September 29, 2015

The Art of Hoping

I'm not a glass-half-empty kind of person. In general, I tend to be cautiously optimistic.

Except when it comes to myself.

You see, even though I've had good things happen to me before, I have this weird voice somewhere in the back of my mind. This voice likes to tell me that if I hope for something, it probably won't happen. And when the inevitable occurs, I'll be disappointed.

And disappointment, for some reason, is like the worst thing that could ever happen.

But see, I have this friend (cough, Melissa Tagg, cough). She likes to remind me that God has given us every reason to hope. And when it comes to dreaming, hope is the fuel that keeps us going. God has promised us GOOD THINGS, and when we pretend like those things don't exist, we lose something extremely precious along the way.

This is all fresh in my mind, because just over a week ago, I was up for a big award among unpublished authors in the inspirational fiction industry. I was attending the American Christian Fiction Writers conference in Dallas, where the winner would be announced at a gala the last night. Needless to say, I was a nervous wreck whenever I thought about the announcement. I finaled two years ago and didn't win (but lost to a very deserving and dear friend), and I was preparing myself for the same outcome again. But there were several instances throughout the conference when my attitude and perspective were challenged.

Other than some great conversations with my best writing buddies, a very distinct moment stands out to me. I was attending a session led by Susan May Warren and Rachel Hauck (two writing mentors of mine), and Rachel was talking about the ups and downs of the writing journey. She said, "You have to ask yourself, 'Can I allow God to handle my disappointments?'"

I can't even tell you the lightbulb that went off in my head! The day before, I'd attended a seminar on writing WITH God, and letting Him lead us in this writing adventure.

It's like God was saying to me, "Lindsay, I want you to take my hand and trust me -- wherever I lead. Don't hold onto your hope, but let it fly. If you keep it tethered to you, you'll lose steam. You'll never grow. You'll wither and eventually the good seed I planted in your heart -- the one that loves creating through the written word -- will die. I'm big enough to help you through the disappointments. Will you trust me?"

So instead of choosing the route that feels safer, that feels like I'm protecting my heart, I'm choosing a new motto:

It's better to have hoped and been disappointed than never to have hoped at all.

Thank goodness the Lord taught me that lesson. Because when my name was called as the winner of the Genesis competition in the contemporary category, my heart experienced the full effect of one that had hoped for God's best.

But even if I hadn't won, I know my heart wouldn't have shattered. Because I serve a God who is a gentle physician, healer of wounded spirits, and encourager of on-hold dreams.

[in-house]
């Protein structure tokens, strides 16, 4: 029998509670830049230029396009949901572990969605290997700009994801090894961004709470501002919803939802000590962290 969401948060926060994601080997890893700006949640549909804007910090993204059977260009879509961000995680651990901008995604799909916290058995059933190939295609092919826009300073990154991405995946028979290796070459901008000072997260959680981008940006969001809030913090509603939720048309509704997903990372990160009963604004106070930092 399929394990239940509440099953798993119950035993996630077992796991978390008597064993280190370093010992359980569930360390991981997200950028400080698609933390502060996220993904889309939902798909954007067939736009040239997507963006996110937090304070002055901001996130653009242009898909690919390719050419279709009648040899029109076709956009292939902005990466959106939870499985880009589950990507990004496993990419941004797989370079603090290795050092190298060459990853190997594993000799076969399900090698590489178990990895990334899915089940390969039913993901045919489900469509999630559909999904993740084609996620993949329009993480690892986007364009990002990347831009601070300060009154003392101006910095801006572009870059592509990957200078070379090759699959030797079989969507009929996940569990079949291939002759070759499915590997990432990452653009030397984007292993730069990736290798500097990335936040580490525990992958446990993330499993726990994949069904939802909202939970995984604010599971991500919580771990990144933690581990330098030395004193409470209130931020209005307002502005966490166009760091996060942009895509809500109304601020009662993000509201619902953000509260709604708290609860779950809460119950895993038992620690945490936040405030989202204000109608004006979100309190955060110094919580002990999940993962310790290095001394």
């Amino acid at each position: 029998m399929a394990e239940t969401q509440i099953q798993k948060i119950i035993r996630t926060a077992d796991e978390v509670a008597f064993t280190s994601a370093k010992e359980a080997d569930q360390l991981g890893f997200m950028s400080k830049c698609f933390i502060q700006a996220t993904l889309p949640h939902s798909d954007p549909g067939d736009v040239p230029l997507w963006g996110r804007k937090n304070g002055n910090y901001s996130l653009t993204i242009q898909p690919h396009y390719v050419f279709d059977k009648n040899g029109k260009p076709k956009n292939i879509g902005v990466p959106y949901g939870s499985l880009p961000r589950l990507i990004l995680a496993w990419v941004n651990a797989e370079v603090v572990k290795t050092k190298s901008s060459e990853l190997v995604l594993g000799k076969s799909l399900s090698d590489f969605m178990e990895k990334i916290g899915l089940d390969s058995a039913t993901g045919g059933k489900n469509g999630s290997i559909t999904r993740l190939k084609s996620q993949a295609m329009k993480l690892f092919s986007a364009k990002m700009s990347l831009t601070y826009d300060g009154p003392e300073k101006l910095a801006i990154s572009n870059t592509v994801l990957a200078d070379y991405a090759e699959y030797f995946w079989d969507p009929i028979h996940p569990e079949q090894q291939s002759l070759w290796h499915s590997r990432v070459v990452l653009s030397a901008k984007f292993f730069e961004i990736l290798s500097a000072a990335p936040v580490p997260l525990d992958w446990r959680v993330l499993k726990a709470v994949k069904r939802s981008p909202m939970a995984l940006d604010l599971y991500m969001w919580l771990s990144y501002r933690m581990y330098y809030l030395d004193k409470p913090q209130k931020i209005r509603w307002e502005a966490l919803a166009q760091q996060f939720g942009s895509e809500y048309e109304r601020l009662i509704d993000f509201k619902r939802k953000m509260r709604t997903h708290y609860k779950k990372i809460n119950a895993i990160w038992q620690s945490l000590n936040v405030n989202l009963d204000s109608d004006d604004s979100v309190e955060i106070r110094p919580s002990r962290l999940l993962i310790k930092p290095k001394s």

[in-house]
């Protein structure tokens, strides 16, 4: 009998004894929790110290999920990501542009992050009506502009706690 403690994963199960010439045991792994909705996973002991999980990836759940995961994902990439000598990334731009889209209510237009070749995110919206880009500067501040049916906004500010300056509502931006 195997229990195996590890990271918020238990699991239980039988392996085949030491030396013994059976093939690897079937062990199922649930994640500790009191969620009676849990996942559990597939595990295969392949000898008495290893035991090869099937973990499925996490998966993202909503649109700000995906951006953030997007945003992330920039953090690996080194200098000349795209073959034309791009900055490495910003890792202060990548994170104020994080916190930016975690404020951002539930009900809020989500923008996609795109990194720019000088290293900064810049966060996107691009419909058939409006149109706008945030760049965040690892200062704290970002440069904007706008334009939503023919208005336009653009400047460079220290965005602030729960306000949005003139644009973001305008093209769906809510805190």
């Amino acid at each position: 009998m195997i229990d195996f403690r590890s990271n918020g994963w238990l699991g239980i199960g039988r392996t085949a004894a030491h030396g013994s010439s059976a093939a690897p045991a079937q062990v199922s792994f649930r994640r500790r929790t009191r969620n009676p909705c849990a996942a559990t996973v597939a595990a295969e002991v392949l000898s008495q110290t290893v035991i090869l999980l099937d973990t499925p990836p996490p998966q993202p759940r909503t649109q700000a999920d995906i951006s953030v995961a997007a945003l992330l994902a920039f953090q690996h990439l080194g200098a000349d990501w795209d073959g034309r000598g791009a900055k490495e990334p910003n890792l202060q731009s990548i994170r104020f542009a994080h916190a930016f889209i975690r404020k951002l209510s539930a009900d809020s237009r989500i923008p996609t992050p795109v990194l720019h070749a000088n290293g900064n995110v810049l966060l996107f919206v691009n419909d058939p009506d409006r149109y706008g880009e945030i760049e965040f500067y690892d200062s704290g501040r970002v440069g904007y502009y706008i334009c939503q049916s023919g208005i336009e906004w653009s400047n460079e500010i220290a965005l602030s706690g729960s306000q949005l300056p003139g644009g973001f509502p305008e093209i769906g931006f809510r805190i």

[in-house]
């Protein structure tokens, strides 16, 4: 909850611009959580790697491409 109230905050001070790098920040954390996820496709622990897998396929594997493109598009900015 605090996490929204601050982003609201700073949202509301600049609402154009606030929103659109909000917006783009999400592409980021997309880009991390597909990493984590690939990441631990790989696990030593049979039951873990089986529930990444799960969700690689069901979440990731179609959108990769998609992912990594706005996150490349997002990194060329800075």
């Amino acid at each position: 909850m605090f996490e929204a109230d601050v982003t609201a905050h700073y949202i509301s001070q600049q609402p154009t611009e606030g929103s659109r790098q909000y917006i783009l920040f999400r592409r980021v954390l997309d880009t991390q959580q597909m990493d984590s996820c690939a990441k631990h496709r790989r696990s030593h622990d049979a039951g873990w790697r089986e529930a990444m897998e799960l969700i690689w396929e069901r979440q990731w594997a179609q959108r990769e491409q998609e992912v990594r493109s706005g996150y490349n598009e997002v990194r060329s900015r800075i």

Still in shock after winning the Genesis. 
With writing mentors Rachel Hauck and Susan May Warren of My Book Therapy.
With my writing besties Melissa Tagg, Gabrielle Meyer, and Alena Tauriainen -- my support team!

September 7, 2015

The Lies We Believe

Yesterday my husband taught a lesson in our Sunday School class. It was about the passage in Matthew 6 that talks about worry -- and how we shouldn't do it.

There were a lot of great points made by him and others, but one thing he had written in his PowerPoint really struck me: "Worry can be evidence that we have believed a lie about ourselves, about the world, or about God." 

It made me stop. It made me think. It made me ask myself, "What lies do I believe?"

About myself? That I'm not enough. That I'm not a good enough writer to ever be published, that I'm not a good enough mom to Elliott, that I'm not a good enough wife, friend, daughter -- you name it, I've probably felt it.

About the world? That I'm all alone. That no one really cares what happens to me. Or how about, that the world doesn't need me. There's no place for me. I'm a misfit. I don't fit in. I've felt many of these things as well.

And what lies do I sometimes find myself believing about God? That maybe he doesn't really love me. Maybe I can't trust him. Maybe he won't work everything out for good -- especially when things are so, so bad.

The cool thing about this is that I'm starting to recognize the root of my worries. When we can examine the root for what it is -- a bunch of lies! -- we can replace it with truth.

Instead of believing I'm not enough, I can replace it with the truth that I am chosen. I am a daughter of the King, and THAT defines my worth.

Instead of believing that the world is full of only darkness, I can remember all the good things that people have done for me. I can CHOOSE to focus on the light -- not forgetting that the darkness is there, but choosing to place my trust in a higher power.

And instead of believing that God doesn't care, I can believe him when he says, "Look at the birds of the air; they do not sow or reap or store away in barns, and yet your heavenly Father feeds them. Are you not much more valuable than they?" (Matthew 6:26)

Friends, let's make a choice to cast off worry and embrace God's truth. Because in the words of someone I respect and love greatly (wink), you can't "add a single hour to your life" by worrying!

Your Turn: What lie do you find yourself believing that leads to worry?

*Photo courtesy of